There are hundreds of property specialists operating and setting up shop in Edinburgh – all competing for a slice of an ever-fluctuating market – but, amidst fierce competition and political uncertainty, there’s one that stands out.
Coulters Property, which launched a little over two years ago, is blazing an envious trail in the sector – thanks, in no small part, to its industry-savvy director, Mark Coulter.
But Mark, whose background has always been in property, admits he didn’t jump into launching the business, he was pushed.
“I had always wanted to set up a property business,” says Mark. “But I always found a reason not to.
“Then, as fate would have it, my hand was forced. Circumstances gave me no other option but to take that chance.
“It’s true what they say, you never make that leap unless you have to.”
And it’s just as well, really, because Mark has never looked back.
He opened his first office in the trendy Stockbridge area of Edinburgh, quickly followed by a second in Marchmont just 18 months later.
Setting the standard for prime property, the latter can be found in the former RBS building on Warrender Park Road – complete with original bank features including the vault and panic button.
Thanks to these two offices in key areas of the city, the firm has steadily grown since it opened in August 2013 – doubling its turnover year on year.
Mark attributes much of this success to the company’s differentiating factors.
The original office in Stockbridge, for example, operates seven days a week at times which suit its clientele.
Mark says the team’s excellent communication and comprehensive service, which guides people every step of the way through sales and letting processes and includes handling the associated legal requirements in-house – also sets the business apart.
Talking about opening the new Marchmont office, which became fully operational in May, Mark said: “This is a major step forward for our growing business and an exciting time for me and the team at Coulters.
“Business has been great across all parts of the company so when the opportunity came up in Marchmont we had to take it.
But his expansion hasn’t been facilitated in Edinburgh alone.
After closing a number of transactions with clients in Asia, the residential and lettings specialist is now operating a website in China.
According to Mark, the importance of the Chinese international market became glaringly obvious – as did the need to provide a bespoke service to potential investors from the far east.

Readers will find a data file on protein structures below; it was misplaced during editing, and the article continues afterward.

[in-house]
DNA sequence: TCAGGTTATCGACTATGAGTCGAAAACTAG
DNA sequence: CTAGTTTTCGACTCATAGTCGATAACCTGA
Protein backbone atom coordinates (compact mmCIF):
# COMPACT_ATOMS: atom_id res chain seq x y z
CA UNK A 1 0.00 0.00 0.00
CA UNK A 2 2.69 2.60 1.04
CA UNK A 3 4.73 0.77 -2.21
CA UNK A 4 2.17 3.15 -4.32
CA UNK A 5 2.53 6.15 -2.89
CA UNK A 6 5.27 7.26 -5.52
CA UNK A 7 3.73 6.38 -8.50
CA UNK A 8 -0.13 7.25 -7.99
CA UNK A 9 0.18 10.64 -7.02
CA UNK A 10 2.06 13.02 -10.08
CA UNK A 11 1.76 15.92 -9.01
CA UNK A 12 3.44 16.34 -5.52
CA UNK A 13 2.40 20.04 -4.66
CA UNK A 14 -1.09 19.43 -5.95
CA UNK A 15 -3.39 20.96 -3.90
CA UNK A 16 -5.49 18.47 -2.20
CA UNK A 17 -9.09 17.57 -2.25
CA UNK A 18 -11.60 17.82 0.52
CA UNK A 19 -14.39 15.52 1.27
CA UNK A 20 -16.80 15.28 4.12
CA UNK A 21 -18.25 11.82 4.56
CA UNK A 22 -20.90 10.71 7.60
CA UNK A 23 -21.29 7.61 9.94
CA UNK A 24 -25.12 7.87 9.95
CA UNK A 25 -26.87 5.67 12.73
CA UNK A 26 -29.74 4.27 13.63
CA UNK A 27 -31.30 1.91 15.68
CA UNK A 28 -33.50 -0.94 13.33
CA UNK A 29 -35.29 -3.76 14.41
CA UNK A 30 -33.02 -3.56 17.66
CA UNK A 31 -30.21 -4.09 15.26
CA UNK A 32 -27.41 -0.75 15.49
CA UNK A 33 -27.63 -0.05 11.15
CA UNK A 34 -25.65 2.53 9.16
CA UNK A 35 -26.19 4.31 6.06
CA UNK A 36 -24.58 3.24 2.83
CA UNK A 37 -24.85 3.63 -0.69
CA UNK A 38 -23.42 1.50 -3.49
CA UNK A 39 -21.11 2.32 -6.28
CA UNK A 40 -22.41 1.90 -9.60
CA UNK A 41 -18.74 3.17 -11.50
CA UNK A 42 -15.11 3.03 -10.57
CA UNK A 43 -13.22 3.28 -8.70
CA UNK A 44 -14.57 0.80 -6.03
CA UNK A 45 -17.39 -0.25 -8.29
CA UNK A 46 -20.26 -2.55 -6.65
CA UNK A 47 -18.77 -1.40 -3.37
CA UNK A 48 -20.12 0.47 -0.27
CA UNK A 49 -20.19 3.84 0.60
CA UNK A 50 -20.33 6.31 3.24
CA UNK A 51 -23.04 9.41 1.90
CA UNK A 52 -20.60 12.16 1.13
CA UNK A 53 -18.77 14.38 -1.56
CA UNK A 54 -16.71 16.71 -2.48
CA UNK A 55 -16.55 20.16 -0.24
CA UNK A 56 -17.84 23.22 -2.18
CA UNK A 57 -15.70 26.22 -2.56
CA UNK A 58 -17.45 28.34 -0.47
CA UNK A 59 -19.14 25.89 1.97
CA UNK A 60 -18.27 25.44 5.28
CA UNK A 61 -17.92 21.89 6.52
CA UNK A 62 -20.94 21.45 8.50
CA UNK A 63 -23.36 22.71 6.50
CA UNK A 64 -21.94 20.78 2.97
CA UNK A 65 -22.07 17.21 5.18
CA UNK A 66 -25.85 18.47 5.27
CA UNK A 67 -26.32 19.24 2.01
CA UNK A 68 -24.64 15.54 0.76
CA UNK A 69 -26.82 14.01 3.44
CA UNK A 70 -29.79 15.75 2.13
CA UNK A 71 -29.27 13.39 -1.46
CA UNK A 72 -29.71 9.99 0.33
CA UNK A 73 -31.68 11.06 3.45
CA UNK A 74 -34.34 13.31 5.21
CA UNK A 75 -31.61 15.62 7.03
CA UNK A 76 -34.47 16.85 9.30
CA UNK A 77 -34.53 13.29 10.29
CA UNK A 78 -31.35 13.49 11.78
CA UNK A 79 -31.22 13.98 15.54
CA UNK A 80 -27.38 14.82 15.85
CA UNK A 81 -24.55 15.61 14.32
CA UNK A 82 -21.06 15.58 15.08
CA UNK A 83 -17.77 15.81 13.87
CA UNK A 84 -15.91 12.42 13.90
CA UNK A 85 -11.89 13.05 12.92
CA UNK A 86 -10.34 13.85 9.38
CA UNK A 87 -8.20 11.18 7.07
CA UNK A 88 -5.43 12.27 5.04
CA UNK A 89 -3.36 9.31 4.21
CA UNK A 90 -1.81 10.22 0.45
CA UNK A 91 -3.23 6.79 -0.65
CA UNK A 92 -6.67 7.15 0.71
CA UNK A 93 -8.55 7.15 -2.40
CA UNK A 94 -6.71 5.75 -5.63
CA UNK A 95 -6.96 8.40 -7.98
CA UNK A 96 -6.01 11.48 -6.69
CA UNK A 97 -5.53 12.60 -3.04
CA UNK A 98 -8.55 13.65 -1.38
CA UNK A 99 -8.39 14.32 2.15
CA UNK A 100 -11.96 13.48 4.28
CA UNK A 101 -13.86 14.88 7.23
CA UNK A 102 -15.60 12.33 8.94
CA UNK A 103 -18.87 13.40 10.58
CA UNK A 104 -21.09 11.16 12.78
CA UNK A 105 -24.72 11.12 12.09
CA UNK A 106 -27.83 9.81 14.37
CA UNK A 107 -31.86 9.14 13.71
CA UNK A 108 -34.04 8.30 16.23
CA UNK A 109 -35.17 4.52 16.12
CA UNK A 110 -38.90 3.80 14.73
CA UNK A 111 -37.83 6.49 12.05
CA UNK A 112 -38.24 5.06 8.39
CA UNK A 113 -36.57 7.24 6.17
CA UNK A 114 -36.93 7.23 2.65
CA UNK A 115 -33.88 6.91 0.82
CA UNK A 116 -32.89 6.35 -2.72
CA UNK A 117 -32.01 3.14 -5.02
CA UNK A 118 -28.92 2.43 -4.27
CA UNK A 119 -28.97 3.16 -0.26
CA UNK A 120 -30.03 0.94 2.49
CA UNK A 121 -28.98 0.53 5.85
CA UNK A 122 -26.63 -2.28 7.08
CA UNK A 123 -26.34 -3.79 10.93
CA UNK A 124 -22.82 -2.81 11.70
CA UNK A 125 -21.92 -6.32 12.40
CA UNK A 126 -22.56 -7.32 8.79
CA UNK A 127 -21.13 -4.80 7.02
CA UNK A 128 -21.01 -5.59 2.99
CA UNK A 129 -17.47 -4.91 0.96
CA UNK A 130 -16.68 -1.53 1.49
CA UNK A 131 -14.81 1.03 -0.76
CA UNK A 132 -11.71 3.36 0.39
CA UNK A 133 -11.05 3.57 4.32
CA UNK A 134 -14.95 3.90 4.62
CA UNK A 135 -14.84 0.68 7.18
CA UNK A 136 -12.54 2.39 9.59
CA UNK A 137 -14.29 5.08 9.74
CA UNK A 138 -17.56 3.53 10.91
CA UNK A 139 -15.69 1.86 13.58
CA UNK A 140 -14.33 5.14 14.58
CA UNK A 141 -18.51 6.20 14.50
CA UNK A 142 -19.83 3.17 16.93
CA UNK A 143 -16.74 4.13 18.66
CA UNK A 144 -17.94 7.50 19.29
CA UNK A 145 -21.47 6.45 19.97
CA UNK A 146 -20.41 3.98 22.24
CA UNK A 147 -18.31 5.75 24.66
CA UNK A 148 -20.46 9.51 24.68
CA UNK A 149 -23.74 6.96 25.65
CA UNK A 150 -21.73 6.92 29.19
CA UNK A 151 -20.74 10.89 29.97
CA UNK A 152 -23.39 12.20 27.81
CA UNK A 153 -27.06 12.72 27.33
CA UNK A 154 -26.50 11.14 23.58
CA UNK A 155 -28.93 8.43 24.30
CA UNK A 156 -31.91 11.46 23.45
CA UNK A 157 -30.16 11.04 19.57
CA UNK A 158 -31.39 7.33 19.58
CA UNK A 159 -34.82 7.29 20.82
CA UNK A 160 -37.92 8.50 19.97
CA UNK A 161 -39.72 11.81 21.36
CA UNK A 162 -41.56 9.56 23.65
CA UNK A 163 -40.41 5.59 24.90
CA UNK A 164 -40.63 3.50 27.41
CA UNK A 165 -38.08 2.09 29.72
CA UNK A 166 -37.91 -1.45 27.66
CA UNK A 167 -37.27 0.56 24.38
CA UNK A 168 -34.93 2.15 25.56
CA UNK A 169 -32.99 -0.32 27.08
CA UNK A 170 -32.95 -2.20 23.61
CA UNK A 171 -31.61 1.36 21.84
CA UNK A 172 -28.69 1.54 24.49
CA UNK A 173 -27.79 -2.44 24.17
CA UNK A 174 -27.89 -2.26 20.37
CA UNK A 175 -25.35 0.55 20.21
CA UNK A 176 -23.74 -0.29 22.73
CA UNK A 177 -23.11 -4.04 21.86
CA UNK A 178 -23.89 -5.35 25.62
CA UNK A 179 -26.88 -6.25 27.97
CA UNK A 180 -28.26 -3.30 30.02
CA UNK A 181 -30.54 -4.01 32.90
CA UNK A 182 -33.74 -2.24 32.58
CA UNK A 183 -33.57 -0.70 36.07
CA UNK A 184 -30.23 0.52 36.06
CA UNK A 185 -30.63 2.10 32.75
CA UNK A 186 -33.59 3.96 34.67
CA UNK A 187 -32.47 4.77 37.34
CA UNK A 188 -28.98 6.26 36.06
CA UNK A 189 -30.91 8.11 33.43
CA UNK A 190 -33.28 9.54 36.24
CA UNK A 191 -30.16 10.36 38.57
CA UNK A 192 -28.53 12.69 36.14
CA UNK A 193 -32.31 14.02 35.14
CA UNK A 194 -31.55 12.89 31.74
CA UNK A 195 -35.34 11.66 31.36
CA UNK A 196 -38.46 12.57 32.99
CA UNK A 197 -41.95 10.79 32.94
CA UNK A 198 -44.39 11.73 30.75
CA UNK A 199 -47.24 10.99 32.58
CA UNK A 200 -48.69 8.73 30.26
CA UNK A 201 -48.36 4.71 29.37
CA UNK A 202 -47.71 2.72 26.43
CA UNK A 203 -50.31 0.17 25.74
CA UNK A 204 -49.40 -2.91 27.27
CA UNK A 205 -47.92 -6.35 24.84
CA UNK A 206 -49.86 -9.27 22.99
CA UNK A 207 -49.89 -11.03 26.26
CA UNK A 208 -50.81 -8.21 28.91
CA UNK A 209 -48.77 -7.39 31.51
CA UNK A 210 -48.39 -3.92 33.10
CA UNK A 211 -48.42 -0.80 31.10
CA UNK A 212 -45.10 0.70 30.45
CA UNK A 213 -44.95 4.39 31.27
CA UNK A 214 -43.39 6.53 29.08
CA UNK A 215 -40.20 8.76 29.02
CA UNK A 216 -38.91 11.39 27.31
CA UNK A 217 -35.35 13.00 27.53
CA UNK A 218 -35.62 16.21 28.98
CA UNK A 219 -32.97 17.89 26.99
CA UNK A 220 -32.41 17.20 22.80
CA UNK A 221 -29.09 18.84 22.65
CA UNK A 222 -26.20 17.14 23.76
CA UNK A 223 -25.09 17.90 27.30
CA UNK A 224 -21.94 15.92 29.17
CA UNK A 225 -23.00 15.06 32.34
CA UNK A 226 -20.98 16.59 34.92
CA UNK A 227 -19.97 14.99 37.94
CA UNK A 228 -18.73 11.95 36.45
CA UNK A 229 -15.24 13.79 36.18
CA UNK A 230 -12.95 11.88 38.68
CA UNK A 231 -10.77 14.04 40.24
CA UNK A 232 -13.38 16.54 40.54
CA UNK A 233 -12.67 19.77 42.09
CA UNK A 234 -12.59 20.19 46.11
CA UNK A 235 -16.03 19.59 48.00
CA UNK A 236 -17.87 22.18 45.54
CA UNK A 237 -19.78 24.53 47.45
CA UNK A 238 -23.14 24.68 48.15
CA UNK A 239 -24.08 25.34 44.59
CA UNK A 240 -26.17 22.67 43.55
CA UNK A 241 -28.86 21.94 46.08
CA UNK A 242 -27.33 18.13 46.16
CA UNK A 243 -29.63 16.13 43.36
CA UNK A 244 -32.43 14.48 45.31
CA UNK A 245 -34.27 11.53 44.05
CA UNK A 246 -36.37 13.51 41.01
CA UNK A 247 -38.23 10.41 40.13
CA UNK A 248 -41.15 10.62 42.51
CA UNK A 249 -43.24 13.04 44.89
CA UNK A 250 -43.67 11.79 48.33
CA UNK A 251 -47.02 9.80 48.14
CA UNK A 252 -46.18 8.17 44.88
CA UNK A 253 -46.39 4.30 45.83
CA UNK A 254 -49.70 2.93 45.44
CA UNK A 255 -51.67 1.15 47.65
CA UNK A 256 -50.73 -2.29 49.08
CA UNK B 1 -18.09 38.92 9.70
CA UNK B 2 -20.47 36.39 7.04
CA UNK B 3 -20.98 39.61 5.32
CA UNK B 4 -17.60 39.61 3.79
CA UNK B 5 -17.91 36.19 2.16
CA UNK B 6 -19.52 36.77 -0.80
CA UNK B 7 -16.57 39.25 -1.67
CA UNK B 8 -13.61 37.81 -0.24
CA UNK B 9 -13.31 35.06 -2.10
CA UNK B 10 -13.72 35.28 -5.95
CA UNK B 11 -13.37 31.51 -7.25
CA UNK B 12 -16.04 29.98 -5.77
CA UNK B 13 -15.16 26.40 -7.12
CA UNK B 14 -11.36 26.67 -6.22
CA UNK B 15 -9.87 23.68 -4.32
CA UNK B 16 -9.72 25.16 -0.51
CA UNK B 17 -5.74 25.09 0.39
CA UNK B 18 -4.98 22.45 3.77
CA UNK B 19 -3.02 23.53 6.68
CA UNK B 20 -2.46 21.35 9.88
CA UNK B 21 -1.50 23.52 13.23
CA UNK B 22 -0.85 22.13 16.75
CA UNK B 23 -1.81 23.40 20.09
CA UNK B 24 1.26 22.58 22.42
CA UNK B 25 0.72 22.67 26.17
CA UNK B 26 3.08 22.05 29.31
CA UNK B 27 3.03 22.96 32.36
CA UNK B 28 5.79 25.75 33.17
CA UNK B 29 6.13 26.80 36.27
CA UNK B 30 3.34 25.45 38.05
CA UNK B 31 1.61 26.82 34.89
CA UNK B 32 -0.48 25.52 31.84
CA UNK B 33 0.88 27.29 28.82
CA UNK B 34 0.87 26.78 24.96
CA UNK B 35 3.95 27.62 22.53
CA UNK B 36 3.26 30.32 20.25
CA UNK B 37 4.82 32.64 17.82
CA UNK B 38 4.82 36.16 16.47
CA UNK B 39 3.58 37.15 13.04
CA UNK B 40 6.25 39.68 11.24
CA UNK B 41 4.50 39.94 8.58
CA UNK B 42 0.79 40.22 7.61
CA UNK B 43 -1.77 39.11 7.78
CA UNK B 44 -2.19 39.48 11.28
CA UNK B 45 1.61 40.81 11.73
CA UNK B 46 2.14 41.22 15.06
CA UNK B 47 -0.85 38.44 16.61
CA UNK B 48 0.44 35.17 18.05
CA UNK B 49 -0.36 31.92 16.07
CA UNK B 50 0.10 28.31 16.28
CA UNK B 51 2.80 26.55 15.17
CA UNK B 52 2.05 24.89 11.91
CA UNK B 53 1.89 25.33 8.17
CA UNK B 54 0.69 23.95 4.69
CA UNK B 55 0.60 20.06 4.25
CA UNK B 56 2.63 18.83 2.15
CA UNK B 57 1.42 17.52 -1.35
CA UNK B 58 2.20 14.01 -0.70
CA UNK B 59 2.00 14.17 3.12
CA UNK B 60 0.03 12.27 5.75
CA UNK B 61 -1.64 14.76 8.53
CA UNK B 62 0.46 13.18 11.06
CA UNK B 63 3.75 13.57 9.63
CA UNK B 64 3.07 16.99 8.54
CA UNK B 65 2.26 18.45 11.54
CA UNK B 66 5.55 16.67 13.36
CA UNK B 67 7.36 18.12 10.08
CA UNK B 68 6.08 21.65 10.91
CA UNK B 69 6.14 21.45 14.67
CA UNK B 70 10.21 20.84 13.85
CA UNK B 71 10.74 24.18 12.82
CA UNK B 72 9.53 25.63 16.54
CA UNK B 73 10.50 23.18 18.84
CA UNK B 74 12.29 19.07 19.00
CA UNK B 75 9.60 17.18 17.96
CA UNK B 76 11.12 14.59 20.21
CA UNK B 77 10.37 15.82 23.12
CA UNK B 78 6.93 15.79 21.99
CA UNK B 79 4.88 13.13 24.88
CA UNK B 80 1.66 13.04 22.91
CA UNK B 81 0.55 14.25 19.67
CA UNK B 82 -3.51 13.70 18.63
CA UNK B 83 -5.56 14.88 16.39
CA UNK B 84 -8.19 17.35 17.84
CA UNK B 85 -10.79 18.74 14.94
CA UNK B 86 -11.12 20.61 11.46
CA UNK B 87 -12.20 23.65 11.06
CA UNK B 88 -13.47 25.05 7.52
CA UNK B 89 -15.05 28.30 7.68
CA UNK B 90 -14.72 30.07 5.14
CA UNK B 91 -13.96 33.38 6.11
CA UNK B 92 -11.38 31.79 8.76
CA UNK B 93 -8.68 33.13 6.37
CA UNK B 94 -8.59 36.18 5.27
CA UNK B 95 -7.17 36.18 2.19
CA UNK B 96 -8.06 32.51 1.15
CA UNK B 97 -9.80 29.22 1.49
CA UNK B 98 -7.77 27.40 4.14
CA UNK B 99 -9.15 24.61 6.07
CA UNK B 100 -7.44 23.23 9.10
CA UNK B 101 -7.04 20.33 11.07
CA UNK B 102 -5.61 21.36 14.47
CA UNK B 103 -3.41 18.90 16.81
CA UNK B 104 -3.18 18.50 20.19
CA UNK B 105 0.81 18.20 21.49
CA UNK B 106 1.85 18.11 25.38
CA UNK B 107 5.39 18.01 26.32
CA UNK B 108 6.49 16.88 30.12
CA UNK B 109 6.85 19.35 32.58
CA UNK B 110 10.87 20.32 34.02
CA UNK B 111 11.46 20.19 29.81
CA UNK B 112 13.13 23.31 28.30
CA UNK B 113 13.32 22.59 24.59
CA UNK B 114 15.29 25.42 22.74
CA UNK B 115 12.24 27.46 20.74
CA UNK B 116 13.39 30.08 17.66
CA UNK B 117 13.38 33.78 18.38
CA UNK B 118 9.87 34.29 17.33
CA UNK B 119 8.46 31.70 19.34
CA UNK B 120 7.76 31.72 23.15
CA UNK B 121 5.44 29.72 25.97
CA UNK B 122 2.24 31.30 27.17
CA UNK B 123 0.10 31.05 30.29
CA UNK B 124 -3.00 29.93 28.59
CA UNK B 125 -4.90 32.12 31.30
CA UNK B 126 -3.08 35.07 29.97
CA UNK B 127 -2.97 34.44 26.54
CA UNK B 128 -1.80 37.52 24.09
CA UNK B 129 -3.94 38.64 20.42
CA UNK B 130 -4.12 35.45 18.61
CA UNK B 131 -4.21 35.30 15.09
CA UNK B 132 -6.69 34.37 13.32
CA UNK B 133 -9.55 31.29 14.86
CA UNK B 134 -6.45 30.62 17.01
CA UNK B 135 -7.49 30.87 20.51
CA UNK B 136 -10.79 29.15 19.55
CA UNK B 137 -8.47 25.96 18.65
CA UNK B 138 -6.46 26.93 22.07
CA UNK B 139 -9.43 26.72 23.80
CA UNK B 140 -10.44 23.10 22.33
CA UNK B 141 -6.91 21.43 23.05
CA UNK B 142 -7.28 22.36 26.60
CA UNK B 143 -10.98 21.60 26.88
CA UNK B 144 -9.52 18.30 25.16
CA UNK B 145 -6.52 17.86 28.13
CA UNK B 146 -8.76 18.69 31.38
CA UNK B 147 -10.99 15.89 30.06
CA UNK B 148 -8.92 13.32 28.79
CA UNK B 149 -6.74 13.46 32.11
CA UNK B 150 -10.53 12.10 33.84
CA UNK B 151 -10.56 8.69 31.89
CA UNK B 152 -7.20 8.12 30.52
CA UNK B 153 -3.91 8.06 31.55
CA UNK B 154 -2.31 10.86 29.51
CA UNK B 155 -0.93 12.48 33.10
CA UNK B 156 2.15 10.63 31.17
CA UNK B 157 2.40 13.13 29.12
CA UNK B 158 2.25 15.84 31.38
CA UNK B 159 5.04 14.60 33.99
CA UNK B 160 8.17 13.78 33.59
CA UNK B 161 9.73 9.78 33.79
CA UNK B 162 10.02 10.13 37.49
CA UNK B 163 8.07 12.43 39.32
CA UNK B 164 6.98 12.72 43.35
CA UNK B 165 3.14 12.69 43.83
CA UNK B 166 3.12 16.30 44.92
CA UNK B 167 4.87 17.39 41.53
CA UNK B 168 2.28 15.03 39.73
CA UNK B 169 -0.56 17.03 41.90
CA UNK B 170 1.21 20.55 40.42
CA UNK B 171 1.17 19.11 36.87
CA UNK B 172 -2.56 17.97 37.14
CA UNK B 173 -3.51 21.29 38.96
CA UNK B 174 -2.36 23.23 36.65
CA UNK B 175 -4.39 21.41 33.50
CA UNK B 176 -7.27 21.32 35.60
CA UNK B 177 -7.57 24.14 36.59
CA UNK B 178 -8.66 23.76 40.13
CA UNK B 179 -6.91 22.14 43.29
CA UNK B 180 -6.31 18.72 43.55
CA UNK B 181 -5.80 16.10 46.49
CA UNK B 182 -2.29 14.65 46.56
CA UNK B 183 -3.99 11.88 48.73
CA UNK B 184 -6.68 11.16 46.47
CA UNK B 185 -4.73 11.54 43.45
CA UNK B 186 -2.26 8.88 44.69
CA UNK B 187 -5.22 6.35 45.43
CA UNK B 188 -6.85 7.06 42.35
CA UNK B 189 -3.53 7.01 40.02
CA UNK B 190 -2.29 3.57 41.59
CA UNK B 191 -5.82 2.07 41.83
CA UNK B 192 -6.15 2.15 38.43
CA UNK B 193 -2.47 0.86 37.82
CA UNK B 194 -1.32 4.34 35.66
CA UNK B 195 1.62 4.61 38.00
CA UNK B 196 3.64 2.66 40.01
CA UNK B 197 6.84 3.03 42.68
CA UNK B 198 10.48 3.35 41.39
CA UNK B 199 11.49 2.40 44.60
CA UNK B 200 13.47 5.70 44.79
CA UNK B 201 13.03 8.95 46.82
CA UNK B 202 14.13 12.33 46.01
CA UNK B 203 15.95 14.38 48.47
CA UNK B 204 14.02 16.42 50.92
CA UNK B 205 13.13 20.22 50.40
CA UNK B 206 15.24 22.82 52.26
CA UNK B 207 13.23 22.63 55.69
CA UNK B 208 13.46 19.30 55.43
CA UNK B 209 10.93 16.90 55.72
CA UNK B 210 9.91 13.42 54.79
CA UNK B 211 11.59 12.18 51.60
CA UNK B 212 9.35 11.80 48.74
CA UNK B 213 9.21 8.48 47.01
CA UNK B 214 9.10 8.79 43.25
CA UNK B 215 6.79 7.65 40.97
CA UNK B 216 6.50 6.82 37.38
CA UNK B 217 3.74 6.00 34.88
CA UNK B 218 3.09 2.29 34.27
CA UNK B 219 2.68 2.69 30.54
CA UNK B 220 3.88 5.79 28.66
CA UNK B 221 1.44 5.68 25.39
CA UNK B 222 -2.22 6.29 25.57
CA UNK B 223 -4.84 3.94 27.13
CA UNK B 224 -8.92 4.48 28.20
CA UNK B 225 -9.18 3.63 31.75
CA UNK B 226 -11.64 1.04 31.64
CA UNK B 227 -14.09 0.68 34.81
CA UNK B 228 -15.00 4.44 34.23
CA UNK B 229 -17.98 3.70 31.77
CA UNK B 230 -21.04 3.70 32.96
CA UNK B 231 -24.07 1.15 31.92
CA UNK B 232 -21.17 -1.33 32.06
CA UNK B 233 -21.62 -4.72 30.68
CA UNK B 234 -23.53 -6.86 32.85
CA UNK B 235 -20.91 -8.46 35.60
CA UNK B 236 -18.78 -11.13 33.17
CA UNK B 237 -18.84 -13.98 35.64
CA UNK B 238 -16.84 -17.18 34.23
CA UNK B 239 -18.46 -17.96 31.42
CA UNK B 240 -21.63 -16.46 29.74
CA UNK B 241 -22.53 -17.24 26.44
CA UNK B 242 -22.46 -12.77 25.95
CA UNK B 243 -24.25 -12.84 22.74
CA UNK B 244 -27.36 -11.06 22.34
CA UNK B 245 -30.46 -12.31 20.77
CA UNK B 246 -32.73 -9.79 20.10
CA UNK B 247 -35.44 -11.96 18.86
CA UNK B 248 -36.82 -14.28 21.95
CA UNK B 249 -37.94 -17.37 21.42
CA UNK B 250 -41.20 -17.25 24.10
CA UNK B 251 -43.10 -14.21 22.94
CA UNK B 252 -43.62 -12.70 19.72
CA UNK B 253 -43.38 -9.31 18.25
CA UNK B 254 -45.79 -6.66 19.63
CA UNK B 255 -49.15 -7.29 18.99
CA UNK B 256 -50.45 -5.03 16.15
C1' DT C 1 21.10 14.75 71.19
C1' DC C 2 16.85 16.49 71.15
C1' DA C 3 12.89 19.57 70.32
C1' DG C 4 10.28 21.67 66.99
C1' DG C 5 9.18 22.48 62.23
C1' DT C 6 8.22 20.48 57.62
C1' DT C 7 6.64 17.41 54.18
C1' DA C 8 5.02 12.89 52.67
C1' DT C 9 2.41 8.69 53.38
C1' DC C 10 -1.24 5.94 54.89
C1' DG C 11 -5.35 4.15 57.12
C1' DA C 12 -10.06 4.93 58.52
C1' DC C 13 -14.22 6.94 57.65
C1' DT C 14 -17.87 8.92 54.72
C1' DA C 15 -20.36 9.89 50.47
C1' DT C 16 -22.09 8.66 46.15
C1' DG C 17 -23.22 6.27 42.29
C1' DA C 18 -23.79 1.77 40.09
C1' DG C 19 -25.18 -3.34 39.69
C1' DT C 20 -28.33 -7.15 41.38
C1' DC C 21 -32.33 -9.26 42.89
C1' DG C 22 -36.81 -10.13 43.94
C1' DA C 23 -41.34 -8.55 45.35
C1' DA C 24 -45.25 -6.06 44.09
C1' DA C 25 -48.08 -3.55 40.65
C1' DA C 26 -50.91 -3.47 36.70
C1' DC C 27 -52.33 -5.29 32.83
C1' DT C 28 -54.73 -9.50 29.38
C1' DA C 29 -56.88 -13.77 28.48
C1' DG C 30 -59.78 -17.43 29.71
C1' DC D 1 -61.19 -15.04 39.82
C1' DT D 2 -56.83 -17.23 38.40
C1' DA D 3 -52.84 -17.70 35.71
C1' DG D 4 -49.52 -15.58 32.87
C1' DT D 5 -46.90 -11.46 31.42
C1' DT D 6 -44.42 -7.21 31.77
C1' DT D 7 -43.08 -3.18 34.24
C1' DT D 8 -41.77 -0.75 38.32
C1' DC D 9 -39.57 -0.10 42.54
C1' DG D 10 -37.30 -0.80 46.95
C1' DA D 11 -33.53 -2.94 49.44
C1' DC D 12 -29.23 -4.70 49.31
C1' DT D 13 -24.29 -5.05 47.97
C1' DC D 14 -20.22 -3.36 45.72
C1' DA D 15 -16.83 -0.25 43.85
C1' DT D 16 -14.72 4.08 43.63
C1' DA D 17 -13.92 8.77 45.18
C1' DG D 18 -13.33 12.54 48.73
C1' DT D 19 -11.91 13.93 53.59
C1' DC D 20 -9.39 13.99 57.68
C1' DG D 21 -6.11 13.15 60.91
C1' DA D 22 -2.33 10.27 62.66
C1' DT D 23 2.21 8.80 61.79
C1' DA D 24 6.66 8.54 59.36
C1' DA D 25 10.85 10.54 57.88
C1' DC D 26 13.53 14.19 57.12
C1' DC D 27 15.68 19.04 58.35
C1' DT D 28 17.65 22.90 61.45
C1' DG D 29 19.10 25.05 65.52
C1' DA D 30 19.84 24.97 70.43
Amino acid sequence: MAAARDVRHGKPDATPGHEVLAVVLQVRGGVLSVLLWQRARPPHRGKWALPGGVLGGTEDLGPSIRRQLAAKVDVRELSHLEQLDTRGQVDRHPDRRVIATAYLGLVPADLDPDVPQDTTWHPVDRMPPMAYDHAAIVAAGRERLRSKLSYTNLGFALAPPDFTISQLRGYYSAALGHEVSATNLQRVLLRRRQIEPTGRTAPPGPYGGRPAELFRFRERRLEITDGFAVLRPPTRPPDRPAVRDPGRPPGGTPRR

To date, Coulters is the first property, sales and lettings agent in Scotland to launch such a service.
According to Mark, education is extremely important to parents in China and sending their children to a top school or university in Scotland is perceived as a major door-opener to their future.
With its new service, Coulters says it’s able to reach parents and investors even before they arrive.
“The overall average price of properties for Chinese buyers in the UK, is £770,000,” says Mark.
“However ultra-high-net-worth buyers can spend millions, right down to the buyer who starts looking at properties in the £100,000s.
“Statistics show that on average, Chinese high net worth individuals own 2.5 homes in China or abroad.”
Mark has even brought Nancy Zhang, a Chinese co-ordinator, on-board to provide a personal and bespoke service to all Chinese-speaking clients who want to invest in the Scottish property market.
He explained: “Our experience in the residential market is second to none and our legal professionals provide customers with a personalised and efficient service’.
“In 2013 China’s high net worth individuals grew dramatically with a 17% increase in the millionaire bracket.’
“Last year alone approximately 88,000 students came to the UK from China to study, which proves there is a huge market to be tapped into.”
Mark, whose business is entirely self-funded, says he has no plans to look beyond China, however, although a further two Scottish offices could be on the cards.
“We have ambitious yet sensible targets and I believe that by operating a self-financing business, we are more sustainable.”
Coulters also offers private client work and its team of solicitors, among other things, specialise in wills, powers of attorney, and executries.
It manages around 150 lettings in and around Edinburgh and, within the last year, closed 120 sales and 80 purchasing transactions.
One of its challenges, however, was the political uncertainty which came with the referendum and Coulter describes the mooted repeat just 10 months down the line as “nonsense”.
“Proposing a second referendum just 10 months down the line is absolute nonsense. All the political uncertainty isn’t good for business. It certainly doesn’t help, put it that way.”
Otherwise, Mark says the market is “pretty static” although the recent land tax changes which replaced Land Tax Stamp Duty have had a huge impact – making it more difficult for homeowners to sell.
He says the odds are definitely in favour of buy-to-let purchasers but that buyers should still be realistic and make sure they have plenty of equity to allow for fluctuations.
Meanwhile, his focus is on continuous improvement and staying ahead of the game when it comes to trends and understanding the market.
While he’s denied any further developments in Edinburgh, he hasn’t ruled out expanding his stomping ground to Scotland’s other major cities.
Perhaps the Glasgow and Aberdeen property sectors had better look out…